Discovering a new author is so much fun, especially when they have published many books, and you know you have those to look forward to as well. Such is the case with Angela Thirkell, and Pomfret Towers which is part of her 29-volume Barsetshire series. I received this book from a Secret Santa, and was looking for fun, light reads over the holidays. Pomfret Towers fit the bill completely.
The novel is set in Barsetshire, a fictional English county created by Anthony Trollope. Where Trollope’s novels are set in the 1850-60s, Thirkell’s take place in the first half of the twentieth century. Pomfret Towers centers on a weekend house party for the young people of Barsetshire, hosted by the elderly Lord and Lady Pomfret. For Alice Barton, it is her first house party and she’s scared to death: unsure of what to wear, how to conduct herself, and what to expect of servants. Her first instinct is to excuse herself completely, but she is convinced to attend when she learns good friends Roddy & Susan Wicklow will be there, along with her brother Guy. Once at Pomfret Towers, Alice meets a couple of young men who capture her interest, and the feelings seem to be mutual. But Alice is an unlikely match for both, so one wonders throughout how all this will turn out. Needless to say, over the course of the weekend there is much courting, and matchmaking by older members of the party, and Thirkell keeps the reader guessing about how people will pair off. Because, of course, they do.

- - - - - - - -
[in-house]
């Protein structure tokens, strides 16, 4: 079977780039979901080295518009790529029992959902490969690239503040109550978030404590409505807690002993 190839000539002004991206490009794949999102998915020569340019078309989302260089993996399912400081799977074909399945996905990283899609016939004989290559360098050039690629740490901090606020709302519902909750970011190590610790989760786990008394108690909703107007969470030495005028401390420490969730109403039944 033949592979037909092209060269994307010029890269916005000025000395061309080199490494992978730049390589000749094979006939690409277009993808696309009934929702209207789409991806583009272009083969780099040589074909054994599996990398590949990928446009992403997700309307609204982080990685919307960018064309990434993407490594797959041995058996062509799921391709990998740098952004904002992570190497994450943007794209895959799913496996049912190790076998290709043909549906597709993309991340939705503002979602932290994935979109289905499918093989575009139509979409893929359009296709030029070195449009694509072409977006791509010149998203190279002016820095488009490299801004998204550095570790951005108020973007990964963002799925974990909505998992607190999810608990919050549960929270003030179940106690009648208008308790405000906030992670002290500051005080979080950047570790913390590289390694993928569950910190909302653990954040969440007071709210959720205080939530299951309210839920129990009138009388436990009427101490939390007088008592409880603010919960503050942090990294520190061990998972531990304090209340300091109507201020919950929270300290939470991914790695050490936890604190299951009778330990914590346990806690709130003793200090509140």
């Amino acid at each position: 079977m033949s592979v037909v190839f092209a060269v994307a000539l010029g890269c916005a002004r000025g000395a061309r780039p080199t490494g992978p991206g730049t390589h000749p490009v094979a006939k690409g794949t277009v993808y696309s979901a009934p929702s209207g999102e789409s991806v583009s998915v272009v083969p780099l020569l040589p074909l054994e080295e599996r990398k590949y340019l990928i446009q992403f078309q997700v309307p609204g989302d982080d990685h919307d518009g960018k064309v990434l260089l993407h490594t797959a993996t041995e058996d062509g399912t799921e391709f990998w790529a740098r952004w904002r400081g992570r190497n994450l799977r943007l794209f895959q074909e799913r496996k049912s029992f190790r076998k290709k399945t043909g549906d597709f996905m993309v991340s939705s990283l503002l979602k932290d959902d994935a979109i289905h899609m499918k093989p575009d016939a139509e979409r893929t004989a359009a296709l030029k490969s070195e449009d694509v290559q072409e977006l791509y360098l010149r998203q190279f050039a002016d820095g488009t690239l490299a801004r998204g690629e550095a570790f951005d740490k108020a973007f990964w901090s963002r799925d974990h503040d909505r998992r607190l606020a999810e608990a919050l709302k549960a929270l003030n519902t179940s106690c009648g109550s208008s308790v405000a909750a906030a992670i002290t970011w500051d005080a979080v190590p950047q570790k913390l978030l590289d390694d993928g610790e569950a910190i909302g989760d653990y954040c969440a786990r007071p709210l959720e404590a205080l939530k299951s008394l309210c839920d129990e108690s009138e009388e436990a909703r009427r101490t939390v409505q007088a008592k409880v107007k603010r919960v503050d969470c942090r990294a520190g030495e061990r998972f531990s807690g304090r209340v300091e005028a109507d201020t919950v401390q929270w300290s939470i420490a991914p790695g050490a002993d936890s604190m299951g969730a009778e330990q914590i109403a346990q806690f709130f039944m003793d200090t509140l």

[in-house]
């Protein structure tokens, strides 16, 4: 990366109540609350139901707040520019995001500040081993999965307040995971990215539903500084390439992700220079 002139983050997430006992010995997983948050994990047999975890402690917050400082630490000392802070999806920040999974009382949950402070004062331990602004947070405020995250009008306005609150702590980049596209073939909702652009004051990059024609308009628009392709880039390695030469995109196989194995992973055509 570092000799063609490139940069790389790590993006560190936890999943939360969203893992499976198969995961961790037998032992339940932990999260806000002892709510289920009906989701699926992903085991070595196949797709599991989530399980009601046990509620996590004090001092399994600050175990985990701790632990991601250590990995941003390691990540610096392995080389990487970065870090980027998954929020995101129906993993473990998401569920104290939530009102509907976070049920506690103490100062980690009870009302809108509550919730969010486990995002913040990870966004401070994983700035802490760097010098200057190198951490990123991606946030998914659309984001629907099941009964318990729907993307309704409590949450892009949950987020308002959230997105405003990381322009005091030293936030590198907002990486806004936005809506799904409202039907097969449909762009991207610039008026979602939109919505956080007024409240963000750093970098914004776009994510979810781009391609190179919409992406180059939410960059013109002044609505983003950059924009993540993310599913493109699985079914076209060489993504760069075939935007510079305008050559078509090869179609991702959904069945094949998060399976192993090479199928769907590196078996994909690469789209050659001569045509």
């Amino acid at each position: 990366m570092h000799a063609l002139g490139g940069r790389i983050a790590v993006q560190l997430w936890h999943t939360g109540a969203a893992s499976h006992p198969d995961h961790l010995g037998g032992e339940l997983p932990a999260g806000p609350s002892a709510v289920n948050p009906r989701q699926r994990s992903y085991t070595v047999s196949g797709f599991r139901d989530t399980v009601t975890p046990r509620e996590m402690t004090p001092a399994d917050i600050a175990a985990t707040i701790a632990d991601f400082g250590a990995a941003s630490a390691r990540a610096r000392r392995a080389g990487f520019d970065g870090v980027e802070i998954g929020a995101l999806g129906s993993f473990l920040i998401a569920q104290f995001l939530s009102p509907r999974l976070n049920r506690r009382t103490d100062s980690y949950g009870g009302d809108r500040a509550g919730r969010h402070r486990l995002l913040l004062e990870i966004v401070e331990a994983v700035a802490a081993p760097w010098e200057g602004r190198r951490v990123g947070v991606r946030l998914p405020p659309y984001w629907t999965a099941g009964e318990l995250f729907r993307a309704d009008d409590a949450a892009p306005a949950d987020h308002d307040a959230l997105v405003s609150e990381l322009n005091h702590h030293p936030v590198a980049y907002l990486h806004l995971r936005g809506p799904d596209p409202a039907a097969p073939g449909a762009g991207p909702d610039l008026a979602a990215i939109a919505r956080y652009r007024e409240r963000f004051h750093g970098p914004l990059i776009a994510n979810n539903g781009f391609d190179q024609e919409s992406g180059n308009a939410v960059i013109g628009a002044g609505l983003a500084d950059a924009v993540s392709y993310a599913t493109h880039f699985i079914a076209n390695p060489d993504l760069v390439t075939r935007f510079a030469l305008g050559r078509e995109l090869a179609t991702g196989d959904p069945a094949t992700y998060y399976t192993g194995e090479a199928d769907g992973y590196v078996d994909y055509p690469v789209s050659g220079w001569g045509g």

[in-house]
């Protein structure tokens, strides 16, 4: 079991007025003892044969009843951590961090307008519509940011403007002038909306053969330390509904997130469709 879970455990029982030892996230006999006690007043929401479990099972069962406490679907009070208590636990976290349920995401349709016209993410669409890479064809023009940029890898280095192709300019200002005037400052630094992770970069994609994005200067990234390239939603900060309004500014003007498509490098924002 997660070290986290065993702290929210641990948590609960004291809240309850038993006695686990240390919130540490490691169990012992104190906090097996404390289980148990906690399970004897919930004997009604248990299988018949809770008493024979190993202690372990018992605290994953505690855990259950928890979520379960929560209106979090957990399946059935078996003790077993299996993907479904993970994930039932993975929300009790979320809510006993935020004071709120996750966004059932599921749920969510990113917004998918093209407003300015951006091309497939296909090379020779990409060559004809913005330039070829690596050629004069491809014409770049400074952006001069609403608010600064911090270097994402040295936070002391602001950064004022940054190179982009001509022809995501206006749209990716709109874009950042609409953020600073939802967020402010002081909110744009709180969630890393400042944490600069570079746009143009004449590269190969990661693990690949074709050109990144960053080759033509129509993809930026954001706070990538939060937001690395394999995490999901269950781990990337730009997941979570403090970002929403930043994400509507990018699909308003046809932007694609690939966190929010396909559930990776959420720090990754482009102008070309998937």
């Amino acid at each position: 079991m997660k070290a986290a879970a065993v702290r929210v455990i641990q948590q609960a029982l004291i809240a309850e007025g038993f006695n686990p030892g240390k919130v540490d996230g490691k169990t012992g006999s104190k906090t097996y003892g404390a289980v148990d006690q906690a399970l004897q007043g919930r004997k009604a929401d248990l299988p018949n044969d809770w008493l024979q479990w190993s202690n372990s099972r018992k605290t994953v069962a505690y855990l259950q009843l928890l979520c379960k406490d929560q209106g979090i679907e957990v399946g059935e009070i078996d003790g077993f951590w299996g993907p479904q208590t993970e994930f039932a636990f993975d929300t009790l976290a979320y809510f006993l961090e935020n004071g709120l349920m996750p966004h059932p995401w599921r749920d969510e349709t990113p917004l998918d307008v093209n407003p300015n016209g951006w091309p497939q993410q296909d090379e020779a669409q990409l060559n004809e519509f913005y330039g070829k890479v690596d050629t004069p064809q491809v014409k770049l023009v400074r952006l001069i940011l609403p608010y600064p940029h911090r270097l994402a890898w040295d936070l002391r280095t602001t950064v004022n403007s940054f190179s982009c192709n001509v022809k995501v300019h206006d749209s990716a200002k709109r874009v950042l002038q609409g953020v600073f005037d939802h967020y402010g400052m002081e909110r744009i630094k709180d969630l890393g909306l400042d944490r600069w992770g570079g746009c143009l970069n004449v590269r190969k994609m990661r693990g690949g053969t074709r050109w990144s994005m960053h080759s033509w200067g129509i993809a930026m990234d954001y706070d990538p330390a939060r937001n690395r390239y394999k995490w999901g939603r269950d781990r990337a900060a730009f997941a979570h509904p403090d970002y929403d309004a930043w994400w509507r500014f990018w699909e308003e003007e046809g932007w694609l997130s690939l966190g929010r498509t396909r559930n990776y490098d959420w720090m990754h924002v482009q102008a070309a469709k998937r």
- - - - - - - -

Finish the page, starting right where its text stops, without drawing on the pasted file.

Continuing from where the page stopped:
Thirkell delivers the romantic storyline with a strong dose of social satire, poking fun at certain character types. Besides Lord Pomfret, who provides considerable much comedic value, she makes fun of authors, like this one:
Mrs Barton was well known as the author of several learned historical novels about the more obscure bastards of Popes and Cardinals, with a wealth of documentation that overawed reviewers. Owing to living so much in the fifteenth and sixteenth centuries, she sometimes found it difficult to remember where she was. … When the tide ebbed, leaving her stranded upon the shores of everyday life, she would emerge in a dazed condition to preside at her own table, or take a fitful interest in her neighbours. (p. 3-4)
There are also annoying party guests, social climbers, and several all-around good people. Mix them up with an interesting and funny story line, and you have a highly enjoyable novel. I look forward to reading more of this series.